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The Road

John Mulderig
Source: Catholic News Service

The theological ambiguity underlying "The Road" (Dimension) is highlighted by a scene set in a ruined church.

As the two main characters in this moving but relentlessly grim post-apocalyptic drama take shelter in the abandoned sanctuary, alert viewers will note that, although its artwork is in shreds and its altar has been displaced, a cross-shaped window shines above the wayfarers with a light virtually absent from every other environment they—and we with them—have encountered.

That's about as much hope as this dystopian tale holds out in chronicling the desperate journey through a devastated America of a father, identified only as The Man (a mesmerizing Viggo Mortensen) and his son, called only The Boy (fine newcomer Kodi Smit-McPhee).

Traveling on foot along what's left of the interstate highway system, some years after the unspecified cataclysm that destroyed both the ecology and civilization, the pair encounter marauding cannibals, crafty thieves and a few shell-shocked survivors—most notably The Old Man (Robert Duvall), an aged, nearly blind prophet figure pondering the meaning or unmeaning of it all—on their way to what they hope will be a marginally better life along the coast.

Occupying the pitted no-man's-land between a Samuel Beckett play and "The Road Warrior," director John Hillcoat's adaptation of Cormac McCarthy's Pulitzer Prize-winning novel is a stark examination of one man's efforts to preserve, and pass on, humane values—to "carry the fire," as Joe Penhall's script terms it—a labor in which he is refreshed only by the instinctive goodness of his youthful companion.

Yet, in the excess of his love, the father indulges in a quasi-idolatrous exultation of the boy that, like the borderline-blasphemous sentiments expressed by other characters, would be completely unacceptable in a less extreme context.

The film contains complex moral and theological issues, grisly images, cannibalism and suicide themes, rear and brief partial nudity, a few uses of profanity and occasional rough and crude language. The USCCB Office for Film & Broadcasting classification is L—limited adult audience, films whose problematic content many adults would find troubling. The Motion Picture Association of America rating is R—restricted. Under 17 requires accompanying parent or adult guardian.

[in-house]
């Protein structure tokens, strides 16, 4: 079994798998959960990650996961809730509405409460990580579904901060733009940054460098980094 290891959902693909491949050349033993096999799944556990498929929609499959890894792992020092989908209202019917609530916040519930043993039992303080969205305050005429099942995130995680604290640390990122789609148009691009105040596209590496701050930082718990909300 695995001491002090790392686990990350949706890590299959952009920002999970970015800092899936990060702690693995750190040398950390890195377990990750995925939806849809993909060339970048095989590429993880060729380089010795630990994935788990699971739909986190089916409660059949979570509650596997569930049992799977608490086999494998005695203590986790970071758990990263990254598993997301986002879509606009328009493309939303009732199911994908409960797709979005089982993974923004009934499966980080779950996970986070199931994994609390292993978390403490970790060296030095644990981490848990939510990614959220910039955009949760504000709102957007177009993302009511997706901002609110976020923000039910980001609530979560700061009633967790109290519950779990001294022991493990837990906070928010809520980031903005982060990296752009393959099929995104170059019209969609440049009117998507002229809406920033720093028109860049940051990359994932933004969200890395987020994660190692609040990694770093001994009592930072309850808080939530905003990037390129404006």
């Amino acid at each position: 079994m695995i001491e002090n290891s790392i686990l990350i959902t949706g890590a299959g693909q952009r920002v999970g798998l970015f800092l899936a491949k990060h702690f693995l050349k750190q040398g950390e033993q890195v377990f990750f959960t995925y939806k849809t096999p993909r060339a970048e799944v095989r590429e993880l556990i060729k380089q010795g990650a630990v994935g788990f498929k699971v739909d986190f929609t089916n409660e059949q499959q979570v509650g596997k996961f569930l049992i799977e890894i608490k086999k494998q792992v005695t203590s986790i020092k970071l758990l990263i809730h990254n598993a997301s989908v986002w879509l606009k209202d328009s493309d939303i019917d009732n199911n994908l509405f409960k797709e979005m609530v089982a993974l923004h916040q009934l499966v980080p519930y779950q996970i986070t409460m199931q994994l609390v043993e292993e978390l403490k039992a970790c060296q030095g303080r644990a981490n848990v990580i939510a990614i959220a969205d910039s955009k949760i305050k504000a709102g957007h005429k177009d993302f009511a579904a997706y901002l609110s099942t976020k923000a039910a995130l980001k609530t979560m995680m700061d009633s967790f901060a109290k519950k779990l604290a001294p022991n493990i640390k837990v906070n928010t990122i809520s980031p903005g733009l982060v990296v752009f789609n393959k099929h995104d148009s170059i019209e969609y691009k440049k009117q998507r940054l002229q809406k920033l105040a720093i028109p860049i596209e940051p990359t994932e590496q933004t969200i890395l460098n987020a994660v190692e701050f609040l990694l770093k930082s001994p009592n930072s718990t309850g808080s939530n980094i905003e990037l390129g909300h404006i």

John Mulderig is on the staff of the Office for Film & Broadcasting of the U.S. Conference of Catholic Bishops.

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Francesco Antonio Fasani: Born in Lucera (southeast Italy), Francesco entered the Conventual Franciscans in 1695. After his ordination 10 years later, he taught philosophy to younger friars, served as guardian of his friary and later became provincial. When his term of office ended, Francesco became master of novices and finally pastor in his hometown. 
<p>In his various ministries, he was loving, devout and penitential. He was a sought-after confessor and preacher. One witness at the canonical hearings regarding Francesco’s holiness testified, "In his preaching he spoke in a familiar way, filled as he was with the love of God and neighbor; fired by the Spirit, he made use of the words and deed of Holy Scripture, stirring his listeners and moving them to do penance." Francesco showed himself a loyal friend of the poor, never hesitating to seek from benefactors what was needed. </p><p>At his death in Lucera, children ran through the streets and cried out, "The saint is dead! The saint is dead!" Francesco was canonized in 1986.</p> American Catholic Blog Even in the innocence and devotion of my dog, I see a reminder from heaven to stay simple and devout! I call our funny little canine “a smile from heaven” because God uses him to make us laugh every single day, no matter what else is going on in our lives. Everywhere I look, it seems that God is sending me coded messages.

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